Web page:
Cancer therapies come at a high price, resulting in an even greater incentive for maintaining an income and health insurance coverage, but patients still face a multitude of barriers when returning to work after a cancer diagnosis.
Because of the growing prevalence of cancer survivorship, the financial burden of cancer is becoming increasingly overwhelming for patients not only immediately after a cancer diagnosis, but often many years after treatment, said K. Robin Yabroff, PhD, MBA, of the American Cancer Society.
According to findings from a national representative sample presented at the 2018 Cancer Survivorship Symposium, fear of cancer recurrence is prevalent among cancer survivors, but may only be experienced by a minority of patients.
To effectively address socioeconomic disparities in healthcare, it is critical that we improve our understanding of the material, psychosocial, and behavioral dimensions of financial well-being, said Reginald D. Tucker-Seeley, MA, ScM, ScD, at the 2017 AACR Science of Cancer Health Disparities Conference.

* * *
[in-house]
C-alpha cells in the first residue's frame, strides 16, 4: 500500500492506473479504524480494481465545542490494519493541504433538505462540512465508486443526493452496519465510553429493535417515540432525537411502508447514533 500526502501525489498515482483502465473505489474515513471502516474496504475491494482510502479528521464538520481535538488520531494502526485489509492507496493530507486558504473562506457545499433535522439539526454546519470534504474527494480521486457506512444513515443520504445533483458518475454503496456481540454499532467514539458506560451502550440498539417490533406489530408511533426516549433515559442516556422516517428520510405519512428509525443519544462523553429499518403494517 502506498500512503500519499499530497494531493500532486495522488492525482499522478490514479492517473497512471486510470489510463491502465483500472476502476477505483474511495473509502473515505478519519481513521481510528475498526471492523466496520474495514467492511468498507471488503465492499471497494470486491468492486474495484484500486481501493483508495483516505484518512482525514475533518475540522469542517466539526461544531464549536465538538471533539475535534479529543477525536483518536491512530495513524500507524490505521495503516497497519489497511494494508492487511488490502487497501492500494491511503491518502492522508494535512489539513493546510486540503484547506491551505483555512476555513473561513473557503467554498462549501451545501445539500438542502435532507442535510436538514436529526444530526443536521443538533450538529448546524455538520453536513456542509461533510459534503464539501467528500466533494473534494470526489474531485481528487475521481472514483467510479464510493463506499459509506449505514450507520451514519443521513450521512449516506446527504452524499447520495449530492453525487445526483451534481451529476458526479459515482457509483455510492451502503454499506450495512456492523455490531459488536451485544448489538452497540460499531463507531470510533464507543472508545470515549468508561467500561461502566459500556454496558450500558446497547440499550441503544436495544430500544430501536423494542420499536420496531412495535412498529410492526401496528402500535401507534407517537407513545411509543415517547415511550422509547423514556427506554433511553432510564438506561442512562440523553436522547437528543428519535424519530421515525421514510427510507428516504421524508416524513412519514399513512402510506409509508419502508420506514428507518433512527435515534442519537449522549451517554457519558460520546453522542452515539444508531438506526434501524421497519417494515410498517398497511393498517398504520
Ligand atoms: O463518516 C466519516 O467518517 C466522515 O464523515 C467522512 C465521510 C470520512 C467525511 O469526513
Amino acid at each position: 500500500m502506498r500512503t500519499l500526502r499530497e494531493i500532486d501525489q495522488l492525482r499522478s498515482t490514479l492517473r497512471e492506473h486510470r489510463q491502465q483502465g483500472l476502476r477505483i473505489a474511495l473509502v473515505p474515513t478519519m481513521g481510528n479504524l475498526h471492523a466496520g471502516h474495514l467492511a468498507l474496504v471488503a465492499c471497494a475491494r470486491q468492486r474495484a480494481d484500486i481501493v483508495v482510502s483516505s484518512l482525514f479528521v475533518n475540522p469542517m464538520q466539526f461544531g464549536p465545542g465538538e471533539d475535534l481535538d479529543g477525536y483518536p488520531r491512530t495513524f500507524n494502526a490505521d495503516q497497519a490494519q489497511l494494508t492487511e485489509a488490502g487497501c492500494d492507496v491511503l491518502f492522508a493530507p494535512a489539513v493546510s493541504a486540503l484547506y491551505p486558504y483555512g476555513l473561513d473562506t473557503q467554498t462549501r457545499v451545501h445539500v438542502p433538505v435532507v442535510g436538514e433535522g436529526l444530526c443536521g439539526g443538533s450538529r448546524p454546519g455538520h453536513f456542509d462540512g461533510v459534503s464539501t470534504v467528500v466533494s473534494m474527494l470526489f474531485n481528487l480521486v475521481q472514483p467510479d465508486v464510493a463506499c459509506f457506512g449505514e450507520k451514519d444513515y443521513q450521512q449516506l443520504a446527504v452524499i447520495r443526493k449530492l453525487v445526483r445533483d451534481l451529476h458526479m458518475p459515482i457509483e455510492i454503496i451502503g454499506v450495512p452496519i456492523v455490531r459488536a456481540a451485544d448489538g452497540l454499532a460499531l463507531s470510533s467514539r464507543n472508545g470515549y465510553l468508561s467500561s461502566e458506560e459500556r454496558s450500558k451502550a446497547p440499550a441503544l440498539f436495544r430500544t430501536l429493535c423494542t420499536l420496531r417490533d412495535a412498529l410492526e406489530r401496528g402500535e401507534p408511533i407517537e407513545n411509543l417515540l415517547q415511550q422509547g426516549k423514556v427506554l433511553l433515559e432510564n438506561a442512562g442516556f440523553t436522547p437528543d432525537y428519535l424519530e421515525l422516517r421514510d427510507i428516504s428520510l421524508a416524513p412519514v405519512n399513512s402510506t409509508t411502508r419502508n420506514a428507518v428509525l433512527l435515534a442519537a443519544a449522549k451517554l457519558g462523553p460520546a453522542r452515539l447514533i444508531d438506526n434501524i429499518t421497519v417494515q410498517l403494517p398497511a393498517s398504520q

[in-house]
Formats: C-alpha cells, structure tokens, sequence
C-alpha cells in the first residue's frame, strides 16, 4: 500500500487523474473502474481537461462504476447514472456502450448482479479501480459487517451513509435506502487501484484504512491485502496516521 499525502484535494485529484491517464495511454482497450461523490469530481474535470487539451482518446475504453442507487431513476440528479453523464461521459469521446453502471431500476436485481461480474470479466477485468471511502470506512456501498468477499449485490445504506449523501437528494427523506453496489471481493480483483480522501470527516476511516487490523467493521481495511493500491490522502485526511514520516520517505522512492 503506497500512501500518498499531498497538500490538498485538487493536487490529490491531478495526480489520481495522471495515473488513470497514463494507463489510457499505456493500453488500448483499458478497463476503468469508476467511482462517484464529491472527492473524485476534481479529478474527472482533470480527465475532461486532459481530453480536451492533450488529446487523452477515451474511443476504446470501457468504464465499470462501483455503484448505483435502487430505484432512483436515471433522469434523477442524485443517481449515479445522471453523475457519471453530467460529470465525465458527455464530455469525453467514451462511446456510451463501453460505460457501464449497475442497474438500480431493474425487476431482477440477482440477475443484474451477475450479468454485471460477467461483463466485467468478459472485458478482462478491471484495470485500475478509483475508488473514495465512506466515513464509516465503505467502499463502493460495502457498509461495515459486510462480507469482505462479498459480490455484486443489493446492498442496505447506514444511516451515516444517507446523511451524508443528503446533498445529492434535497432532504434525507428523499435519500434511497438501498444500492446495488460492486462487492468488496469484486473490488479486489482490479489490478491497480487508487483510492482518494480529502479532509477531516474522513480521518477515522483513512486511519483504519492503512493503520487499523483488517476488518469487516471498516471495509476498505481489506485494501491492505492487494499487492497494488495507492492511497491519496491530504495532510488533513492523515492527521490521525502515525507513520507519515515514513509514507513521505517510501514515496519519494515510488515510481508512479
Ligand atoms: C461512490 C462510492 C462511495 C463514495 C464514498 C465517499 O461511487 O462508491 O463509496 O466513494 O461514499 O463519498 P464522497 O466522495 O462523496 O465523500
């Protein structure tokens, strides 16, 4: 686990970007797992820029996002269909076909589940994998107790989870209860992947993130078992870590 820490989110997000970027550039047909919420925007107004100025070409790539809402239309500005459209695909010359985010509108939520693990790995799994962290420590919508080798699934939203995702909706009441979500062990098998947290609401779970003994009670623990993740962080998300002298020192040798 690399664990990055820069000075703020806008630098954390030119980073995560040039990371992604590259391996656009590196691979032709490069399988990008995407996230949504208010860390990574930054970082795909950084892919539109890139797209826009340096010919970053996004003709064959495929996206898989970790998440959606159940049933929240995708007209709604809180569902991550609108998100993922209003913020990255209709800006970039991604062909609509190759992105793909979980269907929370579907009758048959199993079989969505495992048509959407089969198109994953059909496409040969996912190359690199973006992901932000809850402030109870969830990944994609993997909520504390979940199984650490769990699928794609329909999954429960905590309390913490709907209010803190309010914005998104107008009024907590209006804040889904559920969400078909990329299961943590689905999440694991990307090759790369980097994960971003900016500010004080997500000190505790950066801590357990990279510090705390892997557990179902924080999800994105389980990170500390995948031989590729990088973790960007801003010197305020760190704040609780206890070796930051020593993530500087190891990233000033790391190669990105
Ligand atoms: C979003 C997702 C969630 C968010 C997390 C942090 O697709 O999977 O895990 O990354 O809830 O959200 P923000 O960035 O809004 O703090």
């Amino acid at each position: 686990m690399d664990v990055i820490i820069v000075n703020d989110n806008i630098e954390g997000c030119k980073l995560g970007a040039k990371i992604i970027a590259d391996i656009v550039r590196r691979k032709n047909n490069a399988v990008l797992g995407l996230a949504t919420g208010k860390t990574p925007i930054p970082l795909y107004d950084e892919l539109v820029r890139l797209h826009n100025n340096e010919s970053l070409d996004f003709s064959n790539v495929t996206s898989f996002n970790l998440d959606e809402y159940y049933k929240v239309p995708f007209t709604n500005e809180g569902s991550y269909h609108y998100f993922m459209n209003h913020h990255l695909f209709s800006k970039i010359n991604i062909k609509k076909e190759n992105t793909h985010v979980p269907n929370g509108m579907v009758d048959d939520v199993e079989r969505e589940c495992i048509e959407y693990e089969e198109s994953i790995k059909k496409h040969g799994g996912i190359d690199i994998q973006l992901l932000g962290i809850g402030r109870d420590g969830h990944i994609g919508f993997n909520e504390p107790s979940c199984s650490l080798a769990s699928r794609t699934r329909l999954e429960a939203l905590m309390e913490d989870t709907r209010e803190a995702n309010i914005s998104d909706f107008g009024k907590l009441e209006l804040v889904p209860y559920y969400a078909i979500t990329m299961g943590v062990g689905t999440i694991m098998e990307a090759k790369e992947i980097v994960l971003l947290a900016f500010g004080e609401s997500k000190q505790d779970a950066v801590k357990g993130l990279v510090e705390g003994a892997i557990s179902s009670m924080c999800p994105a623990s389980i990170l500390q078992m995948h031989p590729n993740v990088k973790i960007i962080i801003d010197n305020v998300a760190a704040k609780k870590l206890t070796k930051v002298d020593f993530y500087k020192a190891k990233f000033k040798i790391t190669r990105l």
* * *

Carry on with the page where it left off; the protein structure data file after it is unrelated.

A survivorship visit and care plan are mandated for breast cancer survivors by the National Accreditation Program for Breast Centers. These initiatives have improved the quality of follow-up care for cancer survivors and patient satisfaction, but survivorship programs are a work in progress, and some challenges remain as they evolve.
Guided by advances in genomic technology, healthcare has entered the era of precision medicine. With genetic testing now standard of care in oncology practice, cancer is at the forefront of this initiative, but providers still face many concerns.